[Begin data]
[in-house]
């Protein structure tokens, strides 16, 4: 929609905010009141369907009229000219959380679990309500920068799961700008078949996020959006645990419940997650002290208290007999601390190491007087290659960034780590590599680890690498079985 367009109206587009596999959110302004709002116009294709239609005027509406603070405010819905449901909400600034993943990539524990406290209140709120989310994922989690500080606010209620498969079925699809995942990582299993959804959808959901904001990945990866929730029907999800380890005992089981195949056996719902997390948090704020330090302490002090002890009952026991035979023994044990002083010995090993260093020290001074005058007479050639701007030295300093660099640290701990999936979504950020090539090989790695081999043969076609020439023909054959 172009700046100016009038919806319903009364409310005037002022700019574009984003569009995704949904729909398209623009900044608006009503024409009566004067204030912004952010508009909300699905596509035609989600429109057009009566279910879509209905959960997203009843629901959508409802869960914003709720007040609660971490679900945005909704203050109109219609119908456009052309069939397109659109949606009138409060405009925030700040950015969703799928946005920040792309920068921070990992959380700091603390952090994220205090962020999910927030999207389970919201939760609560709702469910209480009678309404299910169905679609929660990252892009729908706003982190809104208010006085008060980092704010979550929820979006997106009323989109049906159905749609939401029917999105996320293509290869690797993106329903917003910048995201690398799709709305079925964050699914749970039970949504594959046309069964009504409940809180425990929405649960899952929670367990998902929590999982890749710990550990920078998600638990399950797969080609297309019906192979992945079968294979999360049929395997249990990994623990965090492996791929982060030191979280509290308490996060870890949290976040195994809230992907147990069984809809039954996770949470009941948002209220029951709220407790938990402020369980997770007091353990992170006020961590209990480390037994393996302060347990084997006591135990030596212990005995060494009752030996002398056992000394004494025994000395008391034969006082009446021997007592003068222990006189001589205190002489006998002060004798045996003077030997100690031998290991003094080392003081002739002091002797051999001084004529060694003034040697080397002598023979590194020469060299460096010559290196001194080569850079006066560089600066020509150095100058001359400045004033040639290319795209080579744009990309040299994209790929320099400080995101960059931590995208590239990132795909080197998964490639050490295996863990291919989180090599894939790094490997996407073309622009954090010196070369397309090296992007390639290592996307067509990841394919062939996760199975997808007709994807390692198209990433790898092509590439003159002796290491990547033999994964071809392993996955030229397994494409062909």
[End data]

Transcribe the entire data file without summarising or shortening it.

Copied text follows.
[in-house]
């Protein structure tokens, strides 16, 4: 929609905010009141369907009229000219959380679990309500920068799961700008078949996020959006645990419940997650002290208290007999601390190491007087290659960034780590590599680890690498079985 367009109206587009596999959110302004709002116009294709239609005027509406603070405010819905449901909400600034993943990539524990406290209140709120989310994922989690500080606010209620498969079925699809995942990582299993959804959808959901904001990945990866929730029907999800380890005992089981195949056996719902997390948090704020330090302490002090002890009952026991035979023994044990002083010995090993260093020290001074005058007479050639701007030295300093660099640290701990999936979504950020090539090989790695081999043969076609020439023909054959 172009700046100016009038919806319903009364409310005037002022700019574009984003569009995704949904729909398209623009900044608006009503024409009566004067204030912004952010508009909300699905596509035609989600429109057009009566279910879509209905959960997203009843629901959508409802869960914003709720007040609660971490679900945005909704203050109109219609119908456009052309069939397109659109949606009138409060405009925030700040950015969703799928946005920040792309920068921070990992959380700091603390952090994220205090962020999910927030999207389970919201939760609560709702469910209480009678309404299910169905679609929660990252892009729908706003982190809104208010006085008060980092704010979550929820979006997106009323989109049906159905749609939401029917999105996320293509290869690797993106329903917003910048995201690398799709709305079925964050699914749970039970949504594959046309069964009504409940809180425990929405649960899952929670367990998902929590999982890749710990550990920078998600638990399950797969080609297309019906192979992945079968294979999360049929395997249990990994623990965090492996791929982060030191979280509290308490996060870890949290976040195994809230992907147990069984809809039954996770949470009941948002209220029951709220407790938990402020369980997770007091353990992170006020961590209990480390037994393996302060347990084997006591135990030596212990005995060494009752030996002398056992000394004494025994000395008391034969006082009446021997007592003068222990006189001589205190002489006998002060004798045996003077030997100690031998290991003094080392003081002739002091002797051999001084004529060694003034040697080397002598023979590194020469060299460096010559290196001194080569850079006066560089600066020509150095100058001359400045004033040639290319795209080579744009990309040299994209790929320099400080995101960059931590995208590239990132795909080197998964490639050490295996863990291919989180090599894939790094490997996407073309622009954090010196070369397309090296992007390639290592996307067509990841394919062939996760199975997808007709994807390692198209990433790898092509590439003159002796290491990547033999994964071809392993996955030229397994494409062909």